Laparoscopic Myomectomy: What to Expect at Home

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Your Recovery

After surgery to remove one or more fibroids, you may feel some pain in your belly for several days. Your belly may also be swollen. You may have a change in your bowel movements for a few days. And you may have some cramping for the first week.

It's normal to also have some shoulder or back pain. This is caused by the gas your doctor put in your belly to help see your organs better.

To help with pain, your doctor will prescribe medicines. You will need 2 or more weeks to fully recover. It's important not to lift anything heavy for about 1 week. Your doctor may talk to you about when you can have sex and when it's safe to try to become pregnant.

You may have light bleeding for up to 8 weeks. You may have a brown or reddish brown vaginal discharge or spotting for a few weeks or until your first period. This is normal. Expect your first two periods to start early or late. They may be more painful or heavy than usual.

This care sheet gives you a general idea about how long it will take for you to recover. But each person recovers at a different pace. Follow the steps below to get better as quickly as possible.

How can you care for yourself at home?

Activity

  • Rest when you feel tired.
  • Be active. Walking is a good choice.
  • Allow your body to heal. Don't move quickly or lift anything heavy until you are feeling better.
  • Ask your doctor when you can have sex.
  • Hold a pillow over your incisions when you cough or take deep breaths. This will support your belly and may help to decrease your pain.
  • Do breathing exercises at home as instructed by your doctor. This will help prevent pneumonia.

Diet

  • You can eat your normal diet. If your stomach is upset, try bland, low-fat foods like plain rice, broiled chicken, toast, and yogurt.
  • If your bowel movements are not regular right after surgery, try to avoid constipation and straining. Drink plenty of water. Your doctor may suggest fibre, a stool softener, or a mild laxative.

Medicines

  • Be safe with medicines. Read and follow all instructions on the label.
    • If the doctor gave you a prescription medicine for pain, take it as prescribed.
    • If you are not taking a prescription pain medicine, ask your doctor if you can take an over-the-counter medicine.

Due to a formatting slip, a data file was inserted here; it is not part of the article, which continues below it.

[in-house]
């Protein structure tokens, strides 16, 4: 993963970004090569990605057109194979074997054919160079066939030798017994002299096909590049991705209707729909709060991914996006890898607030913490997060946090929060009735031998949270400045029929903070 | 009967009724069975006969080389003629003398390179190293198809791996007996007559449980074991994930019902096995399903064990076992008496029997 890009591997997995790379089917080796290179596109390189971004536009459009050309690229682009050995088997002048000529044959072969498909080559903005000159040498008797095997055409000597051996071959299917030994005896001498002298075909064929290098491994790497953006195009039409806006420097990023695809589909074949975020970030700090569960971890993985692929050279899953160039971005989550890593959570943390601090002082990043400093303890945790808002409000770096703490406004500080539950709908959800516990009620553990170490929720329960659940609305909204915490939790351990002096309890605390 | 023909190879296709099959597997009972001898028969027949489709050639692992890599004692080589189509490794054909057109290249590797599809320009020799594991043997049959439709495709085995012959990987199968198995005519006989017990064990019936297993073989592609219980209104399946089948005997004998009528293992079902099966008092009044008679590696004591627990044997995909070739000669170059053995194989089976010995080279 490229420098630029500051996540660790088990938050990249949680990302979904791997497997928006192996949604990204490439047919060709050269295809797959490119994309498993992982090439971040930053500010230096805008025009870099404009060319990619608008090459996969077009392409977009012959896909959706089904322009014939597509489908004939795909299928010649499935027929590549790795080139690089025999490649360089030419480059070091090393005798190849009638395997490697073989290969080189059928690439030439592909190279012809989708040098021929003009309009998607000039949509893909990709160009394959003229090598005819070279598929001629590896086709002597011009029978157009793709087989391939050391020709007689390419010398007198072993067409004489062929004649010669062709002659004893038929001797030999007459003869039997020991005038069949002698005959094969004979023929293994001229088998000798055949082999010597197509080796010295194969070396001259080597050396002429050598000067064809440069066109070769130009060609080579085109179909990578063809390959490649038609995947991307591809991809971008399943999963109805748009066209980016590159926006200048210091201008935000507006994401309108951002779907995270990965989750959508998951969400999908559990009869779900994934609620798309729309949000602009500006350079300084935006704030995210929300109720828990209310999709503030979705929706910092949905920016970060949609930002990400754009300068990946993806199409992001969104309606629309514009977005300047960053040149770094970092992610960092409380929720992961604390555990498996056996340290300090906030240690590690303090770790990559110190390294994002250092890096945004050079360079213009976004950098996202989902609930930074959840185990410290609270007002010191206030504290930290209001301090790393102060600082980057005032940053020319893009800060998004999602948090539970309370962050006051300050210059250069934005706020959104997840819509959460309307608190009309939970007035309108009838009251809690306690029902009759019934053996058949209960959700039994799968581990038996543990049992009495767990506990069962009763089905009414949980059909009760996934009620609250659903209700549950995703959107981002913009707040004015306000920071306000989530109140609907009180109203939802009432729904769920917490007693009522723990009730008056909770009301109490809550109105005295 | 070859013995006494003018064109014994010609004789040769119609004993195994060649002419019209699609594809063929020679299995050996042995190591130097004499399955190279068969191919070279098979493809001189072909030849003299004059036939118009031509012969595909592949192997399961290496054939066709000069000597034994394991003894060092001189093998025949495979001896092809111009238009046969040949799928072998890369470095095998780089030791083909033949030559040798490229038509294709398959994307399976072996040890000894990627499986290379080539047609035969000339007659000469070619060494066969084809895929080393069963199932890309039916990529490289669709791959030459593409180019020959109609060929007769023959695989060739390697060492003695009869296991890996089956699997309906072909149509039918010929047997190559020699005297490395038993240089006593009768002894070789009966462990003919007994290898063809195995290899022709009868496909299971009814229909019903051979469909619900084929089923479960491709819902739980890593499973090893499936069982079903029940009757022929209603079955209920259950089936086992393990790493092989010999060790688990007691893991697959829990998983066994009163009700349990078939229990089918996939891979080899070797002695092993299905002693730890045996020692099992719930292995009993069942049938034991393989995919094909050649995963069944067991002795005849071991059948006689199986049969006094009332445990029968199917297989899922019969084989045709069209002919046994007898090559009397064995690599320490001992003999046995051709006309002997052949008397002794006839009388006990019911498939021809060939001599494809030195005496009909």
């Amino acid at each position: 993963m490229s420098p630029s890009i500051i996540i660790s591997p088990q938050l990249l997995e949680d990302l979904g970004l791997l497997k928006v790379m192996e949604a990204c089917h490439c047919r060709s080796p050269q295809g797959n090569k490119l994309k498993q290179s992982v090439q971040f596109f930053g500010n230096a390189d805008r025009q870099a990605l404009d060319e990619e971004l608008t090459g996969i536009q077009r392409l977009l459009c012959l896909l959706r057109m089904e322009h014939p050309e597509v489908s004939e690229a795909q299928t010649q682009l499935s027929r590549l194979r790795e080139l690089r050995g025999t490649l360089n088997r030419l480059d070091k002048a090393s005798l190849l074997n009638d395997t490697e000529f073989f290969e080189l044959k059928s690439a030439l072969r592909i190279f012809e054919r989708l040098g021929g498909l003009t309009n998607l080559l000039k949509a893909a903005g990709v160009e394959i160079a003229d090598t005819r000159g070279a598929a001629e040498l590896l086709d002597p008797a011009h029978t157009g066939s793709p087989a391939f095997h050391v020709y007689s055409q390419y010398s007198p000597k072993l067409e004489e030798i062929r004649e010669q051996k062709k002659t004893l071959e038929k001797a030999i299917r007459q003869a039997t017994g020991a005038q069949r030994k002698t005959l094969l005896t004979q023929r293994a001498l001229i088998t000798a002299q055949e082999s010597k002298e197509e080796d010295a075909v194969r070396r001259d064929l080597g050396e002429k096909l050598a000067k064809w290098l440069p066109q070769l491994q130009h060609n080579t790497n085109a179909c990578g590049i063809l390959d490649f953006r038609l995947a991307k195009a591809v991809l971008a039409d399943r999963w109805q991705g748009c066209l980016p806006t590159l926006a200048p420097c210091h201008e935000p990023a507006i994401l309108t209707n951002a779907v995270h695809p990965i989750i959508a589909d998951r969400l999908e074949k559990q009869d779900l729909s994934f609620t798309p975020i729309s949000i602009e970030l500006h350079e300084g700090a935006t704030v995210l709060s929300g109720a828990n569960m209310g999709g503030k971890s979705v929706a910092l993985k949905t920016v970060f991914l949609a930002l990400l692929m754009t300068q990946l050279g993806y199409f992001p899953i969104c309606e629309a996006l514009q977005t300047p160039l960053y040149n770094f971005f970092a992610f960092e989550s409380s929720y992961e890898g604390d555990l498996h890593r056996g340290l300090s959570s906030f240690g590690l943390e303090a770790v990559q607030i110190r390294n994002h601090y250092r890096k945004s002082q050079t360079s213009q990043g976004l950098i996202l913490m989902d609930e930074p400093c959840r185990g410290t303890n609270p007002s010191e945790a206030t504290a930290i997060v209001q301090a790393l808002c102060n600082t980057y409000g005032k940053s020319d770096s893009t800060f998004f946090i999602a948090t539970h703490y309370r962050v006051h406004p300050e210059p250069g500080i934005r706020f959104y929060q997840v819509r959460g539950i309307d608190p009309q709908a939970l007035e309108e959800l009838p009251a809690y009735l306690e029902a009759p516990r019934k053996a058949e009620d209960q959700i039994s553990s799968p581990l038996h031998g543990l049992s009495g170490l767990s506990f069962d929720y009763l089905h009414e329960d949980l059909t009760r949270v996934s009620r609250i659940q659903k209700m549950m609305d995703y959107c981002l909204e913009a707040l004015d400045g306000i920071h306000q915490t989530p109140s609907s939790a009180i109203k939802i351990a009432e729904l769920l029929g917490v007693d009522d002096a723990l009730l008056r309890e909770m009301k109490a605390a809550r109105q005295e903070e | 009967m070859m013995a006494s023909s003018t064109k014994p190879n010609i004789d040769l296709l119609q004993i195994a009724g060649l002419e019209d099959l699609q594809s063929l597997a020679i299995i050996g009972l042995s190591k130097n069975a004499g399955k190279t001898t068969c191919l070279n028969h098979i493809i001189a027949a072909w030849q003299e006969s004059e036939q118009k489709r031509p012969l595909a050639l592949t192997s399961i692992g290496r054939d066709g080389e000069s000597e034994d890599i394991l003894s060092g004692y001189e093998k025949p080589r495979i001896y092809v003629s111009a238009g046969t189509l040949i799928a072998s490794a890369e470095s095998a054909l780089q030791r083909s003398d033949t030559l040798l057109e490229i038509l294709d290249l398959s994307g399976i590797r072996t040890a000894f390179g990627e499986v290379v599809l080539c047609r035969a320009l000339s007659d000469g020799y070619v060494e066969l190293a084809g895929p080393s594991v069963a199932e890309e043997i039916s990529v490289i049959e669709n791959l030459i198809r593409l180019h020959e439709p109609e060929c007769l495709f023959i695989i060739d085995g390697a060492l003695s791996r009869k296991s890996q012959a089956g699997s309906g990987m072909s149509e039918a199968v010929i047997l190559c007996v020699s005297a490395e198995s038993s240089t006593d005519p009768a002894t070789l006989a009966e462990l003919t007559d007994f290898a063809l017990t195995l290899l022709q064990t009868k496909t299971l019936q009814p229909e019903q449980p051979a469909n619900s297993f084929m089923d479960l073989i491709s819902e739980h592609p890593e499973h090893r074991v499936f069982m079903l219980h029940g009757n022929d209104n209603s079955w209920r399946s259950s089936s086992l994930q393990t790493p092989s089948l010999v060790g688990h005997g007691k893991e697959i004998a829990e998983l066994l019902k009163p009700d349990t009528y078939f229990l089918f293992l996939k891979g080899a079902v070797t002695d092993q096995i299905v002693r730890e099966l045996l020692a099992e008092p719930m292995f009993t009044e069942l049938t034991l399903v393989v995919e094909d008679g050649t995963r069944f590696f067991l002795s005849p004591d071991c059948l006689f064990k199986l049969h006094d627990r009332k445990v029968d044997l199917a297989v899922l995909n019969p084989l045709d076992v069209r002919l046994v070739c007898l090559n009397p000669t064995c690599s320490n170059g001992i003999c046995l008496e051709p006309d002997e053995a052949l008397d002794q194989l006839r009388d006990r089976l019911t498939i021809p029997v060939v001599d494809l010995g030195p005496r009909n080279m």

• Your doctor will tell you if and when you can restart your medicines. He or she will also give you instructions about taking any new medicines.
  • If you take blood thinners, such as warfarin (Coumadin), clopidogrel (Plavix), or aspirin, be sure to talk to your doctor. He or she will tell you if and when to start taking those medicines again. Make sure that you understand exactly what your doctor wants you to do.

Incision care

  • If you have strips of tape on the cut (incision) the doctor made, leave the tape on for a week or until it falls off.
  • If you have skin adhesive on the incision, leave it on until it falls off. Skin adhesive is also called liquid stitches.
  • Wash the area daily with warm, soapy water, and pat it dry. Don't use hydrogen peroxide or alcohol. They can slow healing.
  • You may cover the area with a gauze bandage if it oozes fluid or rubs against clothing.
  • Change the bandage every day.
  • Keep the area clean and dry.

Other instructions

  • Wear loose, comfortable clothing. For a few weeks, avoid anything that puts pressure on your belly.
  • You may have some light vaginal bleeding. Wear sanitary pads if needed. Do not douche or use tampons.
  • You may want to use a heating pad on your belly to help with pain.

Follow-up care is a key part of your treatment and safety. Be sure to make and go to all appointments, and call your doctor or nurse call line if you are having problems. It's also a good idea to know your test results and keep a list of the medicines you take.

When should you call for help?

Call 911 anytime you think you may need emergency care. For example, call if:

  • You passed out (lost consciousness).
  • You have severe trouble breathing.
  • You have severe belly pain.

Call your doctor or nurse call line now or seek immediate medical care if:

  • The incision starts to bleed, and blood soaks through the bandage. Oozing small amounts of blood is normal.
  • Your pain is not controlled by medicine.
  • You have signs of infection, such as:
    • Vaginal discharge that smells bad.
    • Red streaks leading from the incision.
    • Pus draining from the incision.
    • A fever.
  • You have severe vaginal bleeding. This means that you are soaking through your usual pads every hour for 2 or more hours.

Watch closely for changes in your health, and be sure to contact your doctor or nurse call line if:

  • You do not have a bowel movement after taking a laxative.

Where can you learn more?

Go to https://www.healthwise.net/patientEd

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